It’s a star-studded battle between brother-in-laws at Wrangler National Finals Rodeo

Tuf Cooper, competing in 2012 at Will Rogers Memorial Coliseum, captured the 2017 world all-around title at the National Finals Rodeo in Las Vegas.
Tuf Cooper, competing in 2012 at Will Rogers Memorial Coliseum, captured the 2017 world all-around title at the National Finals Rodeo in Las Vegas. Star-Telegram archives

It is a battle between in-laws at the Wrangler National Finals Rodeo.

More specifically, it’s a battle between two men who are brother-in-laws. They are defending world all-around champion Tuf Cooper and Trevor Brazile ,who has a record 23 world titles on the Professional Rodeo Cowboys Association circuit.

The two men have a brother-in-law family relationship because Brazile is married to Cooper’s sister, Shada Brazile, who qualified for the 2013 National Finals in barrel racing.

Cooper, who has residences in Weatherford and Decatur, entered the Dec. 6-15 National Finals ranked No.1 in the 2018 world all-around title race with $239,857. Brazile, entered the 60th annual WNFR ranked No. 2 with $234,154. Both Cooper and Brazile have qualified for the WNFR in tie-down roping.

The all-around title is traditionally is the sport’s most coveted award. Since the National Finals Rodeo’s humble beginnings in 1959 at Dallas’ Fair Park Coliseum, the all-around title has been snared by iconic cowboys like Jim Shoulders, Larry Mahan, Tom Ferguson, Ty Murray, and Brazile, who has earned it a record 13 times.

In order to clinch the all-around title, a competitor must earn a noticeable amount of prize money in more than one event on the PRCA circuit. Cooper also is a world class competitor in steer roping. Brazile is a world class team roper and steer roper.

Cooper and Brazile have a very friendly rivalry. The two men practice regularly roping together and sometimes travel together.

Cooper, 28, said he has great respect for Brazile, a 42-year-old cowboy.

“It’s an honor to be in a race with the King of the Cowboys, my brother—in-law, the best cowboy ever to get on a horse and compete,” Cooper said. “We both want to win it and we both want to bring the title back home to the family every year.”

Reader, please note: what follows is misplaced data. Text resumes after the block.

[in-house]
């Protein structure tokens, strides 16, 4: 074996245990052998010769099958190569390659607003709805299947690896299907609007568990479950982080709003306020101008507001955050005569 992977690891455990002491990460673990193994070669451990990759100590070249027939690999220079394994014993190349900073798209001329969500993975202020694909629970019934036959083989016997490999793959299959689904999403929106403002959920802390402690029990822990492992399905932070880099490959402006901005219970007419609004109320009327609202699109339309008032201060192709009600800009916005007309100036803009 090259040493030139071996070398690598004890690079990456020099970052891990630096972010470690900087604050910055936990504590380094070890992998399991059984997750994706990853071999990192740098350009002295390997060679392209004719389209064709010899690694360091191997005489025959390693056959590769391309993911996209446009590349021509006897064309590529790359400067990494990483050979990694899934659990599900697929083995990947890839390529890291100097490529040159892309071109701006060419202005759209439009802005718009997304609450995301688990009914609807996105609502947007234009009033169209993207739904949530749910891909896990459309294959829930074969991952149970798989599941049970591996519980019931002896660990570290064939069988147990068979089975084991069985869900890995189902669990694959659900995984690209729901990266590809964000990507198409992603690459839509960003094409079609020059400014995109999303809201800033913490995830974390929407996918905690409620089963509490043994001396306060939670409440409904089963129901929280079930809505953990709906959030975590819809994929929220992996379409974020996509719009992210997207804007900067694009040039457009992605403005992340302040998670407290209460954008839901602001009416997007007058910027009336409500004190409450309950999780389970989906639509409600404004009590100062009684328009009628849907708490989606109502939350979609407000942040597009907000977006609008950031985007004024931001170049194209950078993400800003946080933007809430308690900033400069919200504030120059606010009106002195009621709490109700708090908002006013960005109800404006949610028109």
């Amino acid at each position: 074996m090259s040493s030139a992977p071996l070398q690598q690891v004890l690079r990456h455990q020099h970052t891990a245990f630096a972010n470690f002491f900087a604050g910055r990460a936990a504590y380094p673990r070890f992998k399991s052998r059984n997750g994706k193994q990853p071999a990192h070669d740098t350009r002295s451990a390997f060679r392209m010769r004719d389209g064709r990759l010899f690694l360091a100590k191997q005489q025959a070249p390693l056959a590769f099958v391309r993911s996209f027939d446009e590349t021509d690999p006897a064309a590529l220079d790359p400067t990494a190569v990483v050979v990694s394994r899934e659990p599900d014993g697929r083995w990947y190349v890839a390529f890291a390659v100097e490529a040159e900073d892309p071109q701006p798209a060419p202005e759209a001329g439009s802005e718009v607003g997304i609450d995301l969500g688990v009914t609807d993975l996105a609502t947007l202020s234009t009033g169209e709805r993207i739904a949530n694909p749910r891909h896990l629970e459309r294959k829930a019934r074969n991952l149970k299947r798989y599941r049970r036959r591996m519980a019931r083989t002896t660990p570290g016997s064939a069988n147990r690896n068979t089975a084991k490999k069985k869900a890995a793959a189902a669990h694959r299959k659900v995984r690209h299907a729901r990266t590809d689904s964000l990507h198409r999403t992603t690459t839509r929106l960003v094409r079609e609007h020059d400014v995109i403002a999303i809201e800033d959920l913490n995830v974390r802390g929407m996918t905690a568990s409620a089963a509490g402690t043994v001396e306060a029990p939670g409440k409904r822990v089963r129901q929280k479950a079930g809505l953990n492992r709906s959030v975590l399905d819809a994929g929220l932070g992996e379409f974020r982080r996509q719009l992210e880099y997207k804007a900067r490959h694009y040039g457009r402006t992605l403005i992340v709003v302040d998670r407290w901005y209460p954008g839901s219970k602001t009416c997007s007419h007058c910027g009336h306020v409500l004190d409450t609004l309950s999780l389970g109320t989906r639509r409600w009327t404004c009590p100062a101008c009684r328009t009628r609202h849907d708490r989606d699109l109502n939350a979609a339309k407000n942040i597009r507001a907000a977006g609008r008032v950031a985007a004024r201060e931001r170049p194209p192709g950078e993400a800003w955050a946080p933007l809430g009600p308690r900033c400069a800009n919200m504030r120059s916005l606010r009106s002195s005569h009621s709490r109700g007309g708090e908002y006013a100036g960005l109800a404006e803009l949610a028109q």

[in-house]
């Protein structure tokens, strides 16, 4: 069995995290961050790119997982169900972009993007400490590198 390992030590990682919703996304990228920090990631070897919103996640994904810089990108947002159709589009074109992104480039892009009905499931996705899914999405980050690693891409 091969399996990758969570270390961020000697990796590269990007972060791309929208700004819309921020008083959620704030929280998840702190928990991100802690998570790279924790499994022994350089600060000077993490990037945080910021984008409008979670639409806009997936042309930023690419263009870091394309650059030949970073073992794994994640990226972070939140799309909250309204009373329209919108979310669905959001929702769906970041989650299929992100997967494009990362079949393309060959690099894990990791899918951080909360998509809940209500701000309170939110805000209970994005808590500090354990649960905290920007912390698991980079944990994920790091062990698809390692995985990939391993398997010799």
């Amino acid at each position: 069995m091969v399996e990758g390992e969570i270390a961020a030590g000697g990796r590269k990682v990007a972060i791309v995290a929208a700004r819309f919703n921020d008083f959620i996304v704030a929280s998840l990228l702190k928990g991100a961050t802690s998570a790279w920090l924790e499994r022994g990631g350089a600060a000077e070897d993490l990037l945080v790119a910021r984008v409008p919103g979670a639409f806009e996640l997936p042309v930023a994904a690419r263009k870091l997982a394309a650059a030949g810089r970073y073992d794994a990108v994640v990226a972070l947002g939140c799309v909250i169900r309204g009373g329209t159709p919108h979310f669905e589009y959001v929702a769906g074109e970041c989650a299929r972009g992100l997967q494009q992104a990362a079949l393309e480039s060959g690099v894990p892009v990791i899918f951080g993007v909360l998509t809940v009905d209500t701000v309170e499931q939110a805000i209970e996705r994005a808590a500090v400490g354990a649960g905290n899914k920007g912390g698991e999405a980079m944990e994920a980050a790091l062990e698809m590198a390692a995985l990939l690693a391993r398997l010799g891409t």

Cooper, who won his first all-around title last year, said Brazile has had tremendous influence on him.

“Any time I get to spend with him, it rubs off on me,” Cooper said of Brazile. “He’s a great leader, a great role model, a great mentor and I’m very blessed to have him in my life. Just being around greatness has rubbed off on me.”

Brazile said he and Cooper are a good influence on each other.

“Every practice session we’ve had has been together the past two months,” Brazile said. “We rope together and so at the end of the day, iron sharpens iron. It’s been said 1,000 times, but it’s true, especially when it comes to our family, we make each other better.”

Cooper is the son of eight-time world champion Roy Cooper and a grandson of Clifton Smith who qualified for the National Finals in 1960 and 1962. He’s also a nephew of Stran Smith who clinched the PRCA’s tie-down roping world title in 2008.

Brazile is the son of former National Finals Steer Roping qualifier Jimmy Brazile.

Trevor Brazile announced on prorodeo.com last week that will enter into semiretirement from pro rodeo and mainly will compete in the larger rodeos that’s close to his home such as the Fort Worth Stock Show and the RFD-TVs The American at AT&T Stadium in Arlington.

Brazile said a much lighter rodeo schedule will allow him to spend more time with his family. He and Shada Brazile have three children (son Treston, 11, and daughters, Style, 8, and Swayi, 3).

Cutting horse update

At the National Cutting Horse Association World Championship Futurity in Fort Worth, defending open division champion rider Austin Shepard, an Alabama cowboy, advanced to the open division finals, which is scheduled for Sunday at Will Rogers Memorial Coliseum. Shepard made the cut as the result of turning in an attention grabbing score of 2018 aboard a horse named Bama Jelly.

For Shepard, cutting is a family affair. His father, Sam, has been a prize winning trainer/rider at the world’s top cutting horse aged events. His son, Cade, clinched the non-pro title at the 2018 Futurity with a score of 222 aboard a horse named Chexy Louella.